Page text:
In 1978 I took my first communication class at the community college; I had just quit high school and was thrown into this bigger pool of education. I was amazed and impassioned: “you mean people study this stuff?!” From that day on, I have never stopped my quest to learn more about how people communicate, and deeper than that, how we heal; how we turn adverse experiences into growth and rebirth.
You can track the particulars of my journey by looking at my Curriculum Vitae, here I want to tell you something about myself that doesn’t show up in the professional work I have done.
You can see on every page of this website that I believe “it’s all about relationships.” Let’s unpack that just a little bit. When I say “it’s all,” I mean everything. Everything you do, the things you think, the things that sustain you, the stuff that gets in your way; it’s all related to your relationships. If you explore this site to any depth, you will grasp that I am an attachment theorist, which basically means that I have found evidence for thinking that our relationships with our first and primary caretakers matter. Those relationships are significant at infancy, have consequences while growing up, and continue to affect adult relationships. The food you eat comes to you by a vast interconnection of relationships that get that food from the earth to your lips. Your job is possible by a network of people, most of whom you probably do not know. If you drive a car, somebody made it, someone changes the oil, and someone knows (hopefully) how to fix it when things go awry. We have a relationship to the earth. Some of us have a relationship to some kind of spirituality. And then, if we get really personal, we have loved ones: partners, children, parents, and friends that literally make our lives wonderful, and occasionally (at least for most of us) miserable as well. We also have relationships with ourselves, and it’s important to do what we can to have a good intrapersonal relationship, because when we are in a fight with ourselves, nobody wins (to paraphrase Daniel Siegel).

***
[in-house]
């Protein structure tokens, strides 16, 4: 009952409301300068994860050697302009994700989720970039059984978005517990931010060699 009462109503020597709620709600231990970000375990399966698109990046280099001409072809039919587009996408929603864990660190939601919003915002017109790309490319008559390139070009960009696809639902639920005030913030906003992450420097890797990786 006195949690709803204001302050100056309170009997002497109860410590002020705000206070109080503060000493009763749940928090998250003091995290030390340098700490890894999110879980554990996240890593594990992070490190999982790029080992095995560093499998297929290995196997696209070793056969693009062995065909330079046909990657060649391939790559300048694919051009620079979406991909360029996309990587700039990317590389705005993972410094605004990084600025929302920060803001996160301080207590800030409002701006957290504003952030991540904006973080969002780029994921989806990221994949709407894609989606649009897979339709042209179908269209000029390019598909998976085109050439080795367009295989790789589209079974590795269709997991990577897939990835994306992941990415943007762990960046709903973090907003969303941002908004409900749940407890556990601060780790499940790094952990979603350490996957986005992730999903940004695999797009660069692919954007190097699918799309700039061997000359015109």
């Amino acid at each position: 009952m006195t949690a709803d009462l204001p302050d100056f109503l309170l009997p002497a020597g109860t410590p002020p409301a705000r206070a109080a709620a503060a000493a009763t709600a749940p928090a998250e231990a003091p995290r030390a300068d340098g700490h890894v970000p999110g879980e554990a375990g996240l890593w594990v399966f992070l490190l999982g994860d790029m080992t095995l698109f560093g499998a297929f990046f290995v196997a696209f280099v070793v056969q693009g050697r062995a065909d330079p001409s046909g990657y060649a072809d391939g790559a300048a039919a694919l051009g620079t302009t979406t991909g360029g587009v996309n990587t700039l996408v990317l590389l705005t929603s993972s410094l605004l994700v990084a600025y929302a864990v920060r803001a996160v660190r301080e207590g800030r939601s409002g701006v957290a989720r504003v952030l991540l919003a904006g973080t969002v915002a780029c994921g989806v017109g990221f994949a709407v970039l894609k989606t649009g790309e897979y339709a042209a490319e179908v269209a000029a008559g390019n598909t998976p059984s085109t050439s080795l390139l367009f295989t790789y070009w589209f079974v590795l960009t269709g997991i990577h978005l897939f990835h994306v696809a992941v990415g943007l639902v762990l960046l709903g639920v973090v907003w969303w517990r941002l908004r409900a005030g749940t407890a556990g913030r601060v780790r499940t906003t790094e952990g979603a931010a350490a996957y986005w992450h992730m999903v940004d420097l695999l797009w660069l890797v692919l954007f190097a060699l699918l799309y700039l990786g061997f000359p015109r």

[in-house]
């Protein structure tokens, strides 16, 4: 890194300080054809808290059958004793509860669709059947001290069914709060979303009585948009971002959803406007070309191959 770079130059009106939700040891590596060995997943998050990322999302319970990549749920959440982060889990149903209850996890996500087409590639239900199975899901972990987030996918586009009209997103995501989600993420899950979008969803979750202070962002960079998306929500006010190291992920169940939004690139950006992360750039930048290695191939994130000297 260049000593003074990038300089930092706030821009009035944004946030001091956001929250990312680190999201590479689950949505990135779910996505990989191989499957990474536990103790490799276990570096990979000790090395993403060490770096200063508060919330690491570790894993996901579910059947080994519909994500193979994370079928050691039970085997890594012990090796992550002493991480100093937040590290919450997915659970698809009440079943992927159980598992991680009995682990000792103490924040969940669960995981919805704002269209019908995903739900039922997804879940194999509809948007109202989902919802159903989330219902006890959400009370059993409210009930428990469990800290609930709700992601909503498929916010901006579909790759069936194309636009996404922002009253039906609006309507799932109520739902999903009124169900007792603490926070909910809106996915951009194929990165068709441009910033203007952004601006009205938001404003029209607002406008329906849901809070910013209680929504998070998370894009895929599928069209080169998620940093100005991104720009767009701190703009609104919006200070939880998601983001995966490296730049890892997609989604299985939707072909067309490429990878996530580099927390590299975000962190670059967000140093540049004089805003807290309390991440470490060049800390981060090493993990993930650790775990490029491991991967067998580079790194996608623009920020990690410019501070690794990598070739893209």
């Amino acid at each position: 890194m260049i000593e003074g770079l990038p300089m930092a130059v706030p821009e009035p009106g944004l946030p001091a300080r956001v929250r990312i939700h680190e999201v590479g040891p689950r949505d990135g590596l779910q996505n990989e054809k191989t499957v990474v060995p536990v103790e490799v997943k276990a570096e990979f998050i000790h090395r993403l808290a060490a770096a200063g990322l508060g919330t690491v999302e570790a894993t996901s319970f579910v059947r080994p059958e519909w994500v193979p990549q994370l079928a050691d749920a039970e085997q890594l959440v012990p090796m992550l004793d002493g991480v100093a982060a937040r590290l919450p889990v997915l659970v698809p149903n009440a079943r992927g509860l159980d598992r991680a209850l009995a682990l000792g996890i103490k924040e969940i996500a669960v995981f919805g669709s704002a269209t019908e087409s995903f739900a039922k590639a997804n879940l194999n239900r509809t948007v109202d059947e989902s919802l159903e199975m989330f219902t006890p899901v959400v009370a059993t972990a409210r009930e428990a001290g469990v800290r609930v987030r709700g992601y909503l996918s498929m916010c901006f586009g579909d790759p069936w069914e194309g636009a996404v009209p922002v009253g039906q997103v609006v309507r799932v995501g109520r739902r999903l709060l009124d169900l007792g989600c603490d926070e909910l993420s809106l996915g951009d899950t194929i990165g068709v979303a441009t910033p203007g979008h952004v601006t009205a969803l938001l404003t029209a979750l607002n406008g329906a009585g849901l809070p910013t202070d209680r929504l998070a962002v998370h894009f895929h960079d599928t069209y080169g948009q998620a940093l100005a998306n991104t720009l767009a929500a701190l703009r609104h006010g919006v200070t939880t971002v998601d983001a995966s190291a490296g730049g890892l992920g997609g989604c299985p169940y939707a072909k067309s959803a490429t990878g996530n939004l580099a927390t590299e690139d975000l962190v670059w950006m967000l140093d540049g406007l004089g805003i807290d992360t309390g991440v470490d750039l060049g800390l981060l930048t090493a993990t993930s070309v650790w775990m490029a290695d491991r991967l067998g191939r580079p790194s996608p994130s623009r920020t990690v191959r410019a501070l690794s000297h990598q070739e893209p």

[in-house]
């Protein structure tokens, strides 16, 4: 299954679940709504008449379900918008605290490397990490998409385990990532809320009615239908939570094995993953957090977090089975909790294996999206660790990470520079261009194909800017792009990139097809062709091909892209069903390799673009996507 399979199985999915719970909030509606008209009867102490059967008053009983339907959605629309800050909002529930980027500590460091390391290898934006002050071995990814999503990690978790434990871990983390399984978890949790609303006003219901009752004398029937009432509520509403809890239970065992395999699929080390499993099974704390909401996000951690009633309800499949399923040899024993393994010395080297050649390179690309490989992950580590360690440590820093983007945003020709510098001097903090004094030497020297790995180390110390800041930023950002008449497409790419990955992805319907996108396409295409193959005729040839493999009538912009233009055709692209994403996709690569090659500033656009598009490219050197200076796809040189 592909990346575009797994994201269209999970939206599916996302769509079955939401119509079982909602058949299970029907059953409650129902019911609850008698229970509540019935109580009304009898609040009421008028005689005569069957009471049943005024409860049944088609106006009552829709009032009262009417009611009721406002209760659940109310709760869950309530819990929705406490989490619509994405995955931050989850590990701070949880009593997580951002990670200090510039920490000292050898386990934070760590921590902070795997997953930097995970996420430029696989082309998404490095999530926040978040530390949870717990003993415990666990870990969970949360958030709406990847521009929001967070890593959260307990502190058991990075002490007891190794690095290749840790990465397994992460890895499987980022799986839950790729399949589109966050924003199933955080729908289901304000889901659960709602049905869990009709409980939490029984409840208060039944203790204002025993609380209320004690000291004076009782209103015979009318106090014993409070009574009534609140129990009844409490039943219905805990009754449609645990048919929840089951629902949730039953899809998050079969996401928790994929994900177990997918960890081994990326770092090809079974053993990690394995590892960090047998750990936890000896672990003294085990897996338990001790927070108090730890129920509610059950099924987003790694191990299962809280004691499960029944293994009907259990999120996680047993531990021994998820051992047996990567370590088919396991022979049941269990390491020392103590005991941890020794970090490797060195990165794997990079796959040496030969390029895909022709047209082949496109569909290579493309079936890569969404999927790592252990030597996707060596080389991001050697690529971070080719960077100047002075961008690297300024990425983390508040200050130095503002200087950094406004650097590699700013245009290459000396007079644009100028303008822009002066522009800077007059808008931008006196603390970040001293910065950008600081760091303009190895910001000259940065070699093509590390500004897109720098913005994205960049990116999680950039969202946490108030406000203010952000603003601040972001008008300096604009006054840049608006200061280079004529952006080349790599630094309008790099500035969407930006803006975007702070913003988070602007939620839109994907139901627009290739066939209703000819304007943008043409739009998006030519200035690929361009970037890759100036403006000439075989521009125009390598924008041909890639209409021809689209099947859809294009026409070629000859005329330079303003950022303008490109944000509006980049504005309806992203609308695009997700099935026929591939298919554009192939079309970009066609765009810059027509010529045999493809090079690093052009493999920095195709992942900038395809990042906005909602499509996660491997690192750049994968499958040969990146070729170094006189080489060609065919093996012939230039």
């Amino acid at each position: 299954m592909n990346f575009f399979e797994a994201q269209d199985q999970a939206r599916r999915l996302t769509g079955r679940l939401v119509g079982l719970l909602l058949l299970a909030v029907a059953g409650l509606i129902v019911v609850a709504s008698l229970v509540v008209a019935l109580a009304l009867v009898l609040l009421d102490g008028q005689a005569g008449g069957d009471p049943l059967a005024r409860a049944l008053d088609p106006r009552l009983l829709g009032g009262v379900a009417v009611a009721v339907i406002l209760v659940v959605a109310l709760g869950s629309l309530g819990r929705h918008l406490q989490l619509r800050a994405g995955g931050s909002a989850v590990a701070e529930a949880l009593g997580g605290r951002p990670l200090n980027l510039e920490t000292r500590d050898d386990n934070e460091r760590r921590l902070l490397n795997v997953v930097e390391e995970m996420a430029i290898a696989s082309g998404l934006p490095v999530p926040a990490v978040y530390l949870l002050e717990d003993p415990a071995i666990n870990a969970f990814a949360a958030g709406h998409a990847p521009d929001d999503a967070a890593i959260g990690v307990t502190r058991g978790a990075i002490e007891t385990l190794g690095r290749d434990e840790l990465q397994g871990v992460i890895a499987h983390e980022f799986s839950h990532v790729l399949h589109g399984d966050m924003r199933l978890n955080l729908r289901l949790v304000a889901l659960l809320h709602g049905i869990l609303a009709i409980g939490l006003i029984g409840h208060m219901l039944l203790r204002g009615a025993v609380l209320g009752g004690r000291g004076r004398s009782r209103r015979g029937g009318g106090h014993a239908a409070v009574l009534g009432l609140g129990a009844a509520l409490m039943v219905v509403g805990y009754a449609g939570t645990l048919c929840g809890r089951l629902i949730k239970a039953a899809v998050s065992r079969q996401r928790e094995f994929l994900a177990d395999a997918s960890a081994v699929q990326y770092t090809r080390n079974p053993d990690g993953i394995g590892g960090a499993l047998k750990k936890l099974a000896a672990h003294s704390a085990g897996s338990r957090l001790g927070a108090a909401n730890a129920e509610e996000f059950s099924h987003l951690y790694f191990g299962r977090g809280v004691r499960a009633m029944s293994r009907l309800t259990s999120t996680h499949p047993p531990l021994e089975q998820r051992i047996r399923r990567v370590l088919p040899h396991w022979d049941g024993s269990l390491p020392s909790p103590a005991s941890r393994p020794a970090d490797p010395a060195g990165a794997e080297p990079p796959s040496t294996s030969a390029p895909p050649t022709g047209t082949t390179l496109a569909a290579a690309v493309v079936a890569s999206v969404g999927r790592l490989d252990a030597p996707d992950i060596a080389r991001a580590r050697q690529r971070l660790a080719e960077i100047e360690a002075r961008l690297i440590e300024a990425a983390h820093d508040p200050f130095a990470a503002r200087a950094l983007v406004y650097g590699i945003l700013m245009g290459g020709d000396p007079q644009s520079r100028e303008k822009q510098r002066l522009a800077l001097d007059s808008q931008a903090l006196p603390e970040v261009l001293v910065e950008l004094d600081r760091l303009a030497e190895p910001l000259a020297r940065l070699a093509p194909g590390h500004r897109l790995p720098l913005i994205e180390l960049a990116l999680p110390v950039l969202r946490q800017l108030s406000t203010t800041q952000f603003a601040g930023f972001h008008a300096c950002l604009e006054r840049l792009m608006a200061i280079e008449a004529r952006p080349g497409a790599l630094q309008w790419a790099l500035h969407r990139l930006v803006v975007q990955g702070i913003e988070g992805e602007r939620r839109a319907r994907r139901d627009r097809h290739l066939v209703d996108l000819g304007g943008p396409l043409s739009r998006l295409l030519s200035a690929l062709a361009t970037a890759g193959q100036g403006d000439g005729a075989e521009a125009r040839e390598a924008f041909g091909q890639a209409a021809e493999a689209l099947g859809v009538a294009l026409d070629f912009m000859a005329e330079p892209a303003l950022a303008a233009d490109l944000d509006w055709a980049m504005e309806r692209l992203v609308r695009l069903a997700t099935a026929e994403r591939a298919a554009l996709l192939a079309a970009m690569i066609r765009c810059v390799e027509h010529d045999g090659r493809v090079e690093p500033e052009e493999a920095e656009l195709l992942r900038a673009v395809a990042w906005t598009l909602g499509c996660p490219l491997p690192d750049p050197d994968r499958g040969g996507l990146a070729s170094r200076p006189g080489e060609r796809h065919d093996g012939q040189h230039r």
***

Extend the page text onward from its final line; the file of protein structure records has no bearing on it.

I love working with people. I love “leaning into” conflict (both internally and among those around me) because where there is struggle, there is opportunity for restoration of balance. I have lived in multiple kinds of communal situations where clashing needs inevitably come up. And you don’t have to live communally for this to happen, either, because it comes up between me and my kids as well. If it’s possible to stay open and curious, a lot can be gained when differences arise.
I have lived without running water or electricity. I have lived in Los Angeles. I have been homeless. I am a part of multiple communities: as a social worker, as a teacher, as an activist, feminist, as a lesbian. I have discovered that when I judge others, I am impeding my own path, and learned to hear people’s difficult undertakings with love and curiosity.
Intrigued? Want to know more? Visit my blogs, and come back once in a while to see what I have added. Ask to be added to my email list if you live in the Pacific Northwest. If you do not live locally, it’s possible to schedule a tele session. I hope you enjoy visiting this site, and I hope it helps you in your vision to make the world a better place; whatever that means to you. If I inspire you, I hope you’ll send me an email and let me know.
It’s all about relationships: start where you are, make the relationship with yourself the best possible and let the goodness ripple out from there. I leave you now with the words of Yuri Kochiyama:
“Life is not what you alone make it. Life is the input of everyone who touched your life and every experience that entered it. We are all a part of one another.”